ESPN’s Adrian Wojnarowski and Royce Young reported on Friday that the Thunder will part ways with Carmelo Anthony this summer, either by way of a trade or using the stretch provision. Anthony chose to opt into the $27.9 million he is owed for the 2018-2019 season, and the Thunder could save $90 million in luxury tax by dropping their tax bill from $150 million to $60 million if they use the stretch provision on Carmelo.
The Thunder could also look into a combination of a buyout and using the stretch, or they could find a trade partner for Anthony. Any trade Oklahoma City agreed to would likely be with a team that is looking for a sizable expiring contract, and Anthony would probably be waived and become a free agent. For that reason, Wojnarowski and Young note that he is unlikely to block a deal by invoking his no-trade clause.
Anthony has expressed concerns about his role with the Thunder, and his decision to opt into the final year of his deal seemed like it was strictly a financial one.
The Oklahoma City Thunder are trying to get Paul George and Russell Westbrook some pieces.
According to Shams Charania of Yahoo Sports, the Thunder have agreed to terms with free agent center Nerlens Noel on a two-year deal.
Once the sixth overall pick in the NBA Draft, Noel’s career has not gone according to plan. Injuries and off-court issues have derailed him, and he only averaged 15.7 minutes per game with the Dallas Mavericks last season. The Thunder will be hoping he can recover some of that untapped potential and help the Thunder make an impression in an increasingly crowded Western Conference.
The Oklahoma City Thunder are paying dearly to put the best product on the court that they can.
The Thunder have 11 players under contract for 2018-19 now that they’ve agreed to deals with Paul George and Jerami Grant. According to ESPN’s Bobby Marks, their payroll is projected to be $156 million. Their luxury tax bill would be at least $130 million due to their status as a multiple repeat violator.
What really kills the Thunder is the Carmelo Anthony contract. Melo was a bust for them last season and opted into his contract for just under $28 million this year. The team could significantly reduce their tax bill if they waive him via the stretch provision.
You have to wonder whether the Thunder will consider this option.
Between George and Russell Westbrook, they will be paying around $70 million. Add in Steven Adams, Andre Roberson and Grant, and you’re at around $110 million, which pushes them well over the salary cap. They’ll have to seriously weigh keeping Melo.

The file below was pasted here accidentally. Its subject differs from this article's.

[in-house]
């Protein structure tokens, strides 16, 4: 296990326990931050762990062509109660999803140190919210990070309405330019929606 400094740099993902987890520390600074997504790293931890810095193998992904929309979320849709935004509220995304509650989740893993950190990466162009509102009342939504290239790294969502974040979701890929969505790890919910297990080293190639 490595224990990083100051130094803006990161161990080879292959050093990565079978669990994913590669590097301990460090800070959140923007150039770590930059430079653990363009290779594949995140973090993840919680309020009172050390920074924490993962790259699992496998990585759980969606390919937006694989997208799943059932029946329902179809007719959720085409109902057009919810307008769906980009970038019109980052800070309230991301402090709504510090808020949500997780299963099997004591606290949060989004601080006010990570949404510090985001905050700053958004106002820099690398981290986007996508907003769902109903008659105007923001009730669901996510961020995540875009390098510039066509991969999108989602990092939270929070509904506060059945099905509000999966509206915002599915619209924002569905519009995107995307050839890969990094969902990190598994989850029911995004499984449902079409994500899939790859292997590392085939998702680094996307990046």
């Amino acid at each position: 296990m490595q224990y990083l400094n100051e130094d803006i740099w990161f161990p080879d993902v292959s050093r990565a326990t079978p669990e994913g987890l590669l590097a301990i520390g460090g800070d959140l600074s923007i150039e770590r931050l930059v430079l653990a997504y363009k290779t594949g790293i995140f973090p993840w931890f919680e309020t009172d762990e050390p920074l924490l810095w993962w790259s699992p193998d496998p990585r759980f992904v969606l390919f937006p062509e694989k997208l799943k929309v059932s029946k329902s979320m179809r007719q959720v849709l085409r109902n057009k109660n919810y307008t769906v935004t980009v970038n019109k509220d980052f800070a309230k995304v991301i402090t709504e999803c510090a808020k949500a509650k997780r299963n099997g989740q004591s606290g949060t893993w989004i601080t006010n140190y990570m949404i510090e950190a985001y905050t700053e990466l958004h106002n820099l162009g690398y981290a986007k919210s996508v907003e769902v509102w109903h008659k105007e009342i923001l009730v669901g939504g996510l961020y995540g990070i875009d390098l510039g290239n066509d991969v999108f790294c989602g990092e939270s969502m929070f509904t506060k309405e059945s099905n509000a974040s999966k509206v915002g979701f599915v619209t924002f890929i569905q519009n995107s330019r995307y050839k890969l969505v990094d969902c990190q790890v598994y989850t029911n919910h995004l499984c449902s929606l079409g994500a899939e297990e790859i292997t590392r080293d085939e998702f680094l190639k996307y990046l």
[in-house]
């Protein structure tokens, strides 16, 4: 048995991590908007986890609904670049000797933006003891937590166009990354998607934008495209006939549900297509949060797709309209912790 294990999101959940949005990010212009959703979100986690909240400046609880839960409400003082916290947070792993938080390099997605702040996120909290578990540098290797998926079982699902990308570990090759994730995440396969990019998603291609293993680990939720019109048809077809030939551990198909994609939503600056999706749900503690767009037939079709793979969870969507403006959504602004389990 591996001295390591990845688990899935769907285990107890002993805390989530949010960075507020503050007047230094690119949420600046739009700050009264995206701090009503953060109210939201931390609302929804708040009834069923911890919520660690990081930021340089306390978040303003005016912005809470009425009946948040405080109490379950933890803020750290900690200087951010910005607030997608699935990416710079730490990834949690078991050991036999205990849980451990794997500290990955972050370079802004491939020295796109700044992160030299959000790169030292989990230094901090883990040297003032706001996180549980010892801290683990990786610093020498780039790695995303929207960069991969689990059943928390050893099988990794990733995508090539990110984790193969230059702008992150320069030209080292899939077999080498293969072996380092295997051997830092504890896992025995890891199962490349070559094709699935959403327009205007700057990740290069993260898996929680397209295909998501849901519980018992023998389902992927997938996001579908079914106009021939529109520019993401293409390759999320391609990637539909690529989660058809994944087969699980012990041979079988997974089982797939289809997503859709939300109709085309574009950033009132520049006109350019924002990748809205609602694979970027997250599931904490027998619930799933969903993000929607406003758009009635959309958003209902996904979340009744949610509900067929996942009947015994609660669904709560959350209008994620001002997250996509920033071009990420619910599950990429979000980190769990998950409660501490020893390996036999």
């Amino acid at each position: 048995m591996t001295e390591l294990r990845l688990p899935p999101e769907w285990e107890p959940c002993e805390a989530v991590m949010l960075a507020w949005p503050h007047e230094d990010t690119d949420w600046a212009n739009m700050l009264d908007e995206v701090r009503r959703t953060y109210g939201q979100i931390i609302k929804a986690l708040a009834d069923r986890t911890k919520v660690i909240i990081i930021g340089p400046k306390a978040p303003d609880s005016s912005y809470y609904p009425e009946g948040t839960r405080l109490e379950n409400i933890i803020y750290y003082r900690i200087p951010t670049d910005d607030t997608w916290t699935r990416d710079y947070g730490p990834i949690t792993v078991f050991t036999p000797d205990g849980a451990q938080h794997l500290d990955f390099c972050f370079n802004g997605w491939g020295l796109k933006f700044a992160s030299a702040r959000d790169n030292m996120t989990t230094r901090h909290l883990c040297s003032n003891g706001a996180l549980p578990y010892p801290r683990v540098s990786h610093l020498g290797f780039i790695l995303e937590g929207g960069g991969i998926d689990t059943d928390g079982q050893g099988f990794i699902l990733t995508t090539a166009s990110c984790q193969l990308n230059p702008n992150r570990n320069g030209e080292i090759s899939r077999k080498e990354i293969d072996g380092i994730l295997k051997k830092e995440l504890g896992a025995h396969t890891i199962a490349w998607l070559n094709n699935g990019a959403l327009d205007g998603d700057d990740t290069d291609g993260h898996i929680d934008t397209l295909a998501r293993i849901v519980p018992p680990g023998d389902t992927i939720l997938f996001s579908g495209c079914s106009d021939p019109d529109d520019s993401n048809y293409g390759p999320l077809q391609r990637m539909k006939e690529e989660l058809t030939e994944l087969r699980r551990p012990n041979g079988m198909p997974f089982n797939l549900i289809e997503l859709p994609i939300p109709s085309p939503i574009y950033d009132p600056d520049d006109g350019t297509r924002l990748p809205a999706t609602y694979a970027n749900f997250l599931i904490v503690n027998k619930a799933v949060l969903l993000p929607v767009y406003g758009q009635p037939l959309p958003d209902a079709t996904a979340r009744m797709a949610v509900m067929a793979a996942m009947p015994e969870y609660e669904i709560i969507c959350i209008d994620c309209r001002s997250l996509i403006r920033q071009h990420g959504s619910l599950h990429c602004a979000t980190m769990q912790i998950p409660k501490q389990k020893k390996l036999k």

With Friday’s deadline looming, Paul George is expected to opt out of the final year of his contract with the Oklahoma City Thunder. That does not, however, mean he has ruled out returning to the team next season.
ESPN’s Adrian Wojnarowski reports that George has informed Thunder officials he will opt out, but the star swingman is “seriously interested” in re-signing with the team. George is also planning to strongly consider the Los Angeles Lakers.
While it seems like a two-horse race for George, Wojnarowski notes that the Philadelphia 76ers and Houston Rockets also have interest in him. George is eligible to sign a five-year, $176 million contract with the Thunder, but he may prefer a short-term deal that would allow him to opt out after next season. In 2020, George will have 10 years of service in the NBA and be eligible for a four-year, $169 million deal.
The Thunder knew they were taking a risk by trading for George last offseason, as the 28-year-old grew up in L.A. and told the Indiana Pacers he planned to sign with the Lakers during the 2018 offseason. However, some recent comments George made indicate he could be leaning toward remaining in OKC for at least another year.
Many have assumed for years that Paul George is destined to end up with the Los Angeles Lakers, and that could very well come to fruition this summer. But based on everything George has said to this point, Oklahoma City Thunder fans should not give up hope.